Who’s Afraid of Academic Writing? A Reflective Essay on Dispelling Anxiety and Fear in an Academic Writing Course

WONG Jock Onn
Centre for English Language Communication (CELC)

Jock Onn considers how educators can apply an ethics of care in their teaching, as he takes us through survey findings on students’ perspectives towards academic writing, particularly the emotions they associate with this activity and the challenges they face.

Photo by Brooke Cagle on Unsplash.

Photo by Brooke Cagle on Unsplash

Wong J. O. (2024, March 24). Who’s afraid of academic writing? A reflective essay on dispelling anxiety and fear in an academic writing course. Teaching Connections. https://blog.nus.edu.sg/teachingconnections/2024/03/24/whos-afraid-of-academic-writing-a-reflective-essay-on-dispelling-anxiety-and-fear-in-an-academic-writing-course/


I had previously spent many semesters in my teaching practice developing methods that I thought would help students excel in academic writing. It did not matter to me at the time that student feedback told me that my coursework was demanding; I took it to mean that I was on the right track (Wong, 2023a). It was only in recent years that I realised the need to show more care in my teaching (Wong, 2023b). Last year, amazingly, for the first time, the word ‘care’ appeared in my student feedback. A student wrote, “Dr Wong displays care for his students…” Realising the importance of care, I decided to find out why students need care and conducted a simple Google survey (entitled “Attitudes Towards Academic Writing”) last semester with my three classes. I asked them to make known the emotions they associate with academic writing, write qualitative comments on their answers, and tell me what challenges they face. I received 41 responses, and the survey yielded some tentative but interesting findings.


The survey asked, “Which of the following emotions do you associate with academic writing?” As shown in Table 1, over 50% of the students associated academic writing with fear and anxiety. Slightly over a quarter associated it with a rather positive feeling (26.8%) and only a very small percentage (4.9%) associated it with something very positive. The fact that over half of the respondents associated academic writing with fear (53.7%) and anxiety (63.4%) was a surprise to me. Fortunately, less than 10% hated academic writing.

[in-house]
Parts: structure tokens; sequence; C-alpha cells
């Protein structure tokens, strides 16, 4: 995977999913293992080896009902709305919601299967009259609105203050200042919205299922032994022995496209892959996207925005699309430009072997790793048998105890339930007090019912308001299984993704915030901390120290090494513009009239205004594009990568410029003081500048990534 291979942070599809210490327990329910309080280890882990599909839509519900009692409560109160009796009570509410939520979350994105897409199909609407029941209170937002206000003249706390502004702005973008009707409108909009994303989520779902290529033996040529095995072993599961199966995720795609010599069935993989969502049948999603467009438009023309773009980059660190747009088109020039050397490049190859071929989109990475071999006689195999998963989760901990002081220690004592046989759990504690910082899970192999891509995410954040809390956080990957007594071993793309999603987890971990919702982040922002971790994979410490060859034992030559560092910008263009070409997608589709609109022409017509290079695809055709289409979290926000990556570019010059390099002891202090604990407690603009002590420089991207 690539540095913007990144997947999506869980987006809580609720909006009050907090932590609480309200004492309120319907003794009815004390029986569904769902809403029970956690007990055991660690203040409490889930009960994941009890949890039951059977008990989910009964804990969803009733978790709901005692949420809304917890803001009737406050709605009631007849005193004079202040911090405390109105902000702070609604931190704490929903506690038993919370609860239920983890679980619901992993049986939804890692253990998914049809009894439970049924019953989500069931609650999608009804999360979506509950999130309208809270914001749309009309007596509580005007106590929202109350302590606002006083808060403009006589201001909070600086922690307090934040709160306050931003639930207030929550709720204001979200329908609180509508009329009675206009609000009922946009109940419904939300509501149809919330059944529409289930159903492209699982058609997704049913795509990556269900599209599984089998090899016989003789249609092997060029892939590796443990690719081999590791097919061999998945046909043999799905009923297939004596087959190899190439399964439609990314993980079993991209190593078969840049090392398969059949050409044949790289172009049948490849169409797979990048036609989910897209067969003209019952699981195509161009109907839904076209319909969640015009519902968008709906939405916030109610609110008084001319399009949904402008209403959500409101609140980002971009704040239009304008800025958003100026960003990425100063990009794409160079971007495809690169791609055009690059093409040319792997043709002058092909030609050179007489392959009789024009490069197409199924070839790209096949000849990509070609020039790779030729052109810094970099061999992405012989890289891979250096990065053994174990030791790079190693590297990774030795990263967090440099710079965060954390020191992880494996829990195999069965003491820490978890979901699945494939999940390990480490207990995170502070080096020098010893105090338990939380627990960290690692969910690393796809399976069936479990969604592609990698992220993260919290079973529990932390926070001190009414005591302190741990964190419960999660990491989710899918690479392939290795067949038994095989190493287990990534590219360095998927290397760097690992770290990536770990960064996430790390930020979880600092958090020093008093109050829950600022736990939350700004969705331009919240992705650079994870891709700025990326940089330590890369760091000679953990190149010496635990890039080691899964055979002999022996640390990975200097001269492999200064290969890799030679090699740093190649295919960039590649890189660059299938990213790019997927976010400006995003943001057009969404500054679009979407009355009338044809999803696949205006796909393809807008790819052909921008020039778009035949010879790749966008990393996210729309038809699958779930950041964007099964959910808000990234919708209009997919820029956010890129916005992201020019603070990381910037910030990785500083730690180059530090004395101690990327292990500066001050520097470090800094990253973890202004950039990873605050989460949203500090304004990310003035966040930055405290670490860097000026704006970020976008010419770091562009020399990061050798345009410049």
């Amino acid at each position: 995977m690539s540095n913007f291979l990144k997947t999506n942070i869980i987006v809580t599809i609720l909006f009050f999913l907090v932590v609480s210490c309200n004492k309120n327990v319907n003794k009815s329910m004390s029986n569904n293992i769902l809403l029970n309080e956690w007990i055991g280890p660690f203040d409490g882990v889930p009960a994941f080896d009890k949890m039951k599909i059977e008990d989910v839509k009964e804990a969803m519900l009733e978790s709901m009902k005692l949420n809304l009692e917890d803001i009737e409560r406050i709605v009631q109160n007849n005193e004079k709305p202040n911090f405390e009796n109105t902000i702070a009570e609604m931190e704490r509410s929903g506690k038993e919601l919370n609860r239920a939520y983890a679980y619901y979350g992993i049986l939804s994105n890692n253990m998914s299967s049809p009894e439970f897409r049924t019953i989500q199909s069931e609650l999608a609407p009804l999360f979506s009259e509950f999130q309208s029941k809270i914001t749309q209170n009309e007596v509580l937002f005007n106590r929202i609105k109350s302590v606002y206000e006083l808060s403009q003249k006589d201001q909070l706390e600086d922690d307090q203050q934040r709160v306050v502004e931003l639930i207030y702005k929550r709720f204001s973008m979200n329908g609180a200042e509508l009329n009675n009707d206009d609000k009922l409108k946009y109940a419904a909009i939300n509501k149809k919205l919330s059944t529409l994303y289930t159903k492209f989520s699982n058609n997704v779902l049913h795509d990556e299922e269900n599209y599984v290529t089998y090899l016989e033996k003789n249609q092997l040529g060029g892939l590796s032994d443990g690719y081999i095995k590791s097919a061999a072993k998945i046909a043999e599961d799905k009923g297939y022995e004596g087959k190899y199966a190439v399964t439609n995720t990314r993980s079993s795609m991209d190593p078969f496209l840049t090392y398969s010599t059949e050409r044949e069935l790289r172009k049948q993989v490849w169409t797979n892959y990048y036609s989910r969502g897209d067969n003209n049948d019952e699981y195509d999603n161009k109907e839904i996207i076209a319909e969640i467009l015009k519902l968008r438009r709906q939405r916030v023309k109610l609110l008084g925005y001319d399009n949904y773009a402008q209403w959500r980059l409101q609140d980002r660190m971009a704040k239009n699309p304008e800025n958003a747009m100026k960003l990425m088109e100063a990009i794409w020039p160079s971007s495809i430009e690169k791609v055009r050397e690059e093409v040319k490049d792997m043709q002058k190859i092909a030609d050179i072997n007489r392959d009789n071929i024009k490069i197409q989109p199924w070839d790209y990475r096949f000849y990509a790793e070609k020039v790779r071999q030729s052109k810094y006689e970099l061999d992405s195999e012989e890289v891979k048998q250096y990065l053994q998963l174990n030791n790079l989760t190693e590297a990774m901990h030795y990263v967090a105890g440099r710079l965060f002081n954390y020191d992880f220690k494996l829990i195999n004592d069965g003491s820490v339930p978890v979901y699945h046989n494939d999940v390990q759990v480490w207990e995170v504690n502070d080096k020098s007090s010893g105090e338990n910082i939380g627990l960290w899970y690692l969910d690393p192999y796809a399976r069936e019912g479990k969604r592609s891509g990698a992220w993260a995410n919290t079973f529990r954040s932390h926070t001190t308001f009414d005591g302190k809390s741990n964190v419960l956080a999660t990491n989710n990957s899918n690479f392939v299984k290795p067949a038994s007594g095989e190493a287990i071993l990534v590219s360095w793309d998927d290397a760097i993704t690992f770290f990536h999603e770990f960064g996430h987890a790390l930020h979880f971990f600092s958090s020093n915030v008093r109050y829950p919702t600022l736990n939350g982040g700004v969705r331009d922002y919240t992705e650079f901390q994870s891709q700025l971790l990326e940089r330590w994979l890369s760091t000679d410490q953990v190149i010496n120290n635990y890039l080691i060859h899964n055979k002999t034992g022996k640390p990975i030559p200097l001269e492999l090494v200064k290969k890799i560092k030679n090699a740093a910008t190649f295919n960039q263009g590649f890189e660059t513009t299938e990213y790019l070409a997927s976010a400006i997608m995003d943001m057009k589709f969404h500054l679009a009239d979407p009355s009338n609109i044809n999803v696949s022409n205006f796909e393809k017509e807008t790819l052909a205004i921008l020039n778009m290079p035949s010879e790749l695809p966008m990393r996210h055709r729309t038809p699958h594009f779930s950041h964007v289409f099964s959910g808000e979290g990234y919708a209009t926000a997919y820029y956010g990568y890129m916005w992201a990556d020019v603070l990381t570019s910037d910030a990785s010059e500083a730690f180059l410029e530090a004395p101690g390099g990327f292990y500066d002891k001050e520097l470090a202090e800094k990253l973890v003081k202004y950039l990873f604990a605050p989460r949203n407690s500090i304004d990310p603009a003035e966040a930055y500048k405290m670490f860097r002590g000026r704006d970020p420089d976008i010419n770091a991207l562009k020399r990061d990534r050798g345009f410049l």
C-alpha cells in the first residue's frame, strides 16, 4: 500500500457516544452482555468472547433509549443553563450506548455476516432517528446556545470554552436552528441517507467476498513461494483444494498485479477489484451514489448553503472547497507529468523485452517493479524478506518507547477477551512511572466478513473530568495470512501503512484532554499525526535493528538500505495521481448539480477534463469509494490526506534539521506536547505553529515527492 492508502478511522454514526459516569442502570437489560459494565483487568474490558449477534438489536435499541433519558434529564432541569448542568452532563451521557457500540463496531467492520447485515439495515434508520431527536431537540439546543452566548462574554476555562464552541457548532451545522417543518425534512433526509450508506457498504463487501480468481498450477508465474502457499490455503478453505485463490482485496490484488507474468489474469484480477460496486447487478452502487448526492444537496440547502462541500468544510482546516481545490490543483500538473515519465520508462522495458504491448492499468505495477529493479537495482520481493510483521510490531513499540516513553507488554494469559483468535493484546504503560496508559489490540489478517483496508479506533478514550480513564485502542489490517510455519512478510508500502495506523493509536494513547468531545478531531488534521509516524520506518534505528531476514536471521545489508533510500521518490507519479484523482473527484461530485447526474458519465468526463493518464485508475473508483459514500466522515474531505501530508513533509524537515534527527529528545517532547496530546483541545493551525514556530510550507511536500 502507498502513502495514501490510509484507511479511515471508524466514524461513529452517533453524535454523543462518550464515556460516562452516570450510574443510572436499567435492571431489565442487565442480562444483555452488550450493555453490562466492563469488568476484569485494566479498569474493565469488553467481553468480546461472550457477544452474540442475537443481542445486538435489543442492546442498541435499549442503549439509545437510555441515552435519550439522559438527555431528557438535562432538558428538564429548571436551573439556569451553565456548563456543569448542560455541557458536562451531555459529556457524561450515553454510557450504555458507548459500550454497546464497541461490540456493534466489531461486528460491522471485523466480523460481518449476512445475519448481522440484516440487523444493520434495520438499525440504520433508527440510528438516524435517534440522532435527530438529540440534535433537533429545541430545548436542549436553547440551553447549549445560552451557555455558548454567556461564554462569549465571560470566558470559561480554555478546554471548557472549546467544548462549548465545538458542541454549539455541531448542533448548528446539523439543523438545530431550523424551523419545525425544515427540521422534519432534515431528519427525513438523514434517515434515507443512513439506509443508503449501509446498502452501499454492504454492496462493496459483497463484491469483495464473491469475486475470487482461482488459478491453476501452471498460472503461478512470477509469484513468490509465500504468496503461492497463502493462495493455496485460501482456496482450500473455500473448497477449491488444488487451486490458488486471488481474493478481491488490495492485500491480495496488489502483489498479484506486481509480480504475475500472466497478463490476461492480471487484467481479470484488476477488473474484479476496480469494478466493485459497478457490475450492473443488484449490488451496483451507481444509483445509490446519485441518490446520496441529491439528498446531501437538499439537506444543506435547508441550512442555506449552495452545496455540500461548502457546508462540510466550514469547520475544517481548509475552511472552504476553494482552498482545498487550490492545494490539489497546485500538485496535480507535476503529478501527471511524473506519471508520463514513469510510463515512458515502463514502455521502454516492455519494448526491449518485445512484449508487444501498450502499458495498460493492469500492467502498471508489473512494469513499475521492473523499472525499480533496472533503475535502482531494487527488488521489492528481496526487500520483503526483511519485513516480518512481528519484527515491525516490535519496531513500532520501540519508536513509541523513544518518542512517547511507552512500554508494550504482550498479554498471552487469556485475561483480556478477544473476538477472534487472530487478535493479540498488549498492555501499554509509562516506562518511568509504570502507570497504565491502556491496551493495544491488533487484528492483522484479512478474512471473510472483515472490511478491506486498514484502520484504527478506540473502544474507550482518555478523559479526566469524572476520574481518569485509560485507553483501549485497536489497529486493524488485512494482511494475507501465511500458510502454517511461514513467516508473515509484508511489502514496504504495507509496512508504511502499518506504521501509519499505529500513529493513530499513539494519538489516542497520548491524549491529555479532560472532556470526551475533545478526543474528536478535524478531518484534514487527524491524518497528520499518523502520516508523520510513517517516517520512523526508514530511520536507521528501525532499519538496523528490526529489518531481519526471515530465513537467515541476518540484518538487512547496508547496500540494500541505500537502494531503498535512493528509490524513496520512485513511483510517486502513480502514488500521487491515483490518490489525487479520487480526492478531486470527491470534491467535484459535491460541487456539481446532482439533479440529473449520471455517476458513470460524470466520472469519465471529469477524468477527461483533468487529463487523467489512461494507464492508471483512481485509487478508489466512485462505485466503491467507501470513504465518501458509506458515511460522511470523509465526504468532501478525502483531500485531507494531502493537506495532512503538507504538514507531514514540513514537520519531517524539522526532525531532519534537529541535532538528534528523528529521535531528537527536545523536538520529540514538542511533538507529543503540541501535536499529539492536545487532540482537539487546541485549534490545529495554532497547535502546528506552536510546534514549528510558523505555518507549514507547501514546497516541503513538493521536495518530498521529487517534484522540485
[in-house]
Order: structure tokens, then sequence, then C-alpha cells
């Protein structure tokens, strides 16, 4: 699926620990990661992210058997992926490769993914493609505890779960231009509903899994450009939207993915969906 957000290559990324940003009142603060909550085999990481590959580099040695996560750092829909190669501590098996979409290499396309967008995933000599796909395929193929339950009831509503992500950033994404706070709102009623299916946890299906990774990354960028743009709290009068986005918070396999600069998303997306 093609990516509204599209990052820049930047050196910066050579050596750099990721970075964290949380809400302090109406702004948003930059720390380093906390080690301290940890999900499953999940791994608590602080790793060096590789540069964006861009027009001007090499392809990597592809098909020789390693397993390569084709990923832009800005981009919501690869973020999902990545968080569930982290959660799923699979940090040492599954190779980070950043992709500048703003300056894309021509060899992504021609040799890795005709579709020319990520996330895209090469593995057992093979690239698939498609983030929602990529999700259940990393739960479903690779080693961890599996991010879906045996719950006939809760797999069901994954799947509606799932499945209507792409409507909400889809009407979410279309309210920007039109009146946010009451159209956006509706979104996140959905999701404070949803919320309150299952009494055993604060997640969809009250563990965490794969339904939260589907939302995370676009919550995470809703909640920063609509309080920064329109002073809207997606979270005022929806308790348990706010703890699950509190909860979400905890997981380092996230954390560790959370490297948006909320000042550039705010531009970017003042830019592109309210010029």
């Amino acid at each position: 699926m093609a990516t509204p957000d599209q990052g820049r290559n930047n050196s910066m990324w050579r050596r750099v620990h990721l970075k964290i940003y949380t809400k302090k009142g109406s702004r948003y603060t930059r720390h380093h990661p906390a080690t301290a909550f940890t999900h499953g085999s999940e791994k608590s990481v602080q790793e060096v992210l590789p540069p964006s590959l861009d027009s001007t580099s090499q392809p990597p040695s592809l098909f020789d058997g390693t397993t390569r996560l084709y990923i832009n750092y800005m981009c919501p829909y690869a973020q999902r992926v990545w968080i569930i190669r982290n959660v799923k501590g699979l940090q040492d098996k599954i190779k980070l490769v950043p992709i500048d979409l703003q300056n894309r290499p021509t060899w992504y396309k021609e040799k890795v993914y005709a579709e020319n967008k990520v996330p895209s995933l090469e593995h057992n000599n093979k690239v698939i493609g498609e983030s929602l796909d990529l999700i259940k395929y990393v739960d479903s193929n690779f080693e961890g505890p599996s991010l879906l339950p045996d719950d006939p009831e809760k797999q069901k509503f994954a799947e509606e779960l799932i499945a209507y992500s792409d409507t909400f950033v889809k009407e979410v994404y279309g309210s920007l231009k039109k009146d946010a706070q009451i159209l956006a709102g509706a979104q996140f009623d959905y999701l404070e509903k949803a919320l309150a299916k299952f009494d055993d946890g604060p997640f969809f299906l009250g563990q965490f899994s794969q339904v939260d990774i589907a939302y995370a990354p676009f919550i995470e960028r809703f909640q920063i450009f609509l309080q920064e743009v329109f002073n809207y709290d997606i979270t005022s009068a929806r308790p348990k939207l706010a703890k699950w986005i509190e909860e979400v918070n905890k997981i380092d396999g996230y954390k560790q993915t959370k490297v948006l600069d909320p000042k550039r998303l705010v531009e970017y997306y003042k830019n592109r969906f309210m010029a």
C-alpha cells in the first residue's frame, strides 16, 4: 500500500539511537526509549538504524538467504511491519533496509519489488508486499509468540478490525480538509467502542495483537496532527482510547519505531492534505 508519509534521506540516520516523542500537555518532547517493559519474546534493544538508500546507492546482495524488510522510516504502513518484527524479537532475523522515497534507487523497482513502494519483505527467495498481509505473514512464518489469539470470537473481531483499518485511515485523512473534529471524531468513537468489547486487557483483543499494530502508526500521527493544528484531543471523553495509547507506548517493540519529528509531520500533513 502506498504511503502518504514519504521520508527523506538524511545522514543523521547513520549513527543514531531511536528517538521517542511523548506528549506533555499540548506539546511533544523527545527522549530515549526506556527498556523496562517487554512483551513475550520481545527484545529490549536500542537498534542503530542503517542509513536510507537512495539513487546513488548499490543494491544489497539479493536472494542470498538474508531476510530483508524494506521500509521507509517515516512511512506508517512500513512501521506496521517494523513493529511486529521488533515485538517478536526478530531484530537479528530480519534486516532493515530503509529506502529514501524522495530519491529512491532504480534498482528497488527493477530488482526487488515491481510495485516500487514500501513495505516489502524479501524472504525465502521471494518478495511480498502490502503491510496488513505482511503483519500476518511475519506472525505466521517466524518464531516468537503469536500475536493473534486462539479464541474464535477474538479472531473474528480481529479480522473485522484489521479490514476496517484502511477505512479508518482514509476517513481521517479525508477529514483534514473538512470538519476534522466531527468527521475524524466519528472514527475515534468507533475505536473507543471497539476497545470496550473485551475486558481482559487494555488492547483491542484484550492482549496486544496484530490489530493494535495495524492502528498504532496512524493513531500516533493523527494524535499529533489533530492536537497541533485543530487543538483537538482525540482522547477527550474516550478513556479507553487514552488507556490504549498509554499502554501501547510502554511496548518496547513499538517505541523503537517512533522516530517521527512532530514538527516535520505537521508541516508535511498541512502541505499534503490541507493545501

Table 1
Student attitudes towards academic writing (in descending order of student percentages)


Students also gave qualitative comments on why they experienced fear and anxiety in academic writing. Some indicated that they had insufficient linguistic knowledge, including the vocabulary and skills to write academically. A few even claimed that they did not know what academic writing entails. Other respondents indicated a lack of confidence. For example, a student wrote that knowing that their work is being graded caused anxiety. Several students attributed their anxiety to uncertainty and a lack of confidence in academic writing. In some cases, fear or anxiety was a result of bad experiences in junior college (JC). A student recounted their JC experience, when they had to produce an essay in three hours, causing their brain and hand to hurt.


The survey further asked respondents to tick the problems they face in academic writing from a list. Table 2 shows that the top three problems students face in academic writing have to do with not knowing what constitutes academic writing, not having enough ideas, and sentence cohesion. More than half of the students said that they did not know how to write academically (58.5%) and did not have enough ideas for writing (51.2%). Also, over 30% of respondents had problems with the introduction (‘don’t know how to start’) (36.6%), and grammar (34.1%).

Table 2
Problems that students face (in decreasing order of importance)



Anxiety is said to be “one of the critical individual affective factors in the process of learning a second language or a foreign language” (He et al., 2021, p. 1). Presumably, the same could be said of the process of learning academic writing. Anxiety, as studies suggest, is linked to “avoidance of the feared situation and loss of motivation to perform”, which could adversely affect retention (England et al., 2017, p. 2/17). Student anxiety and fear can ultimately affect language performance (Soriano & Co, 2022, p. 450). Thus, dispelling anxiety and fear among students is a pedagogic imperative.   


To dispel anxiety and fear, one would benefit from understanding what they mean. I believe most of us do. However, two co-authors offer an interesting perspective. According to Kastrup and Mallow (2016), fear “deals with things of which there is good reason to be afraid”, whereas anxiety means “being scared of something that is not intrinsically fearful” (pp. 3-1). Although Kastrup and Mallow (2016) speak in the context of science, their definitions seem to make general sense. As educators, we recognise that while some student concerns are practical in nature (e.g., they do not know the rules), others seem to be psychological. The solution to practical concerns could be addressed in a more straightforward fashion by using sound teaching methods; however, psychological barriers may require a different approach.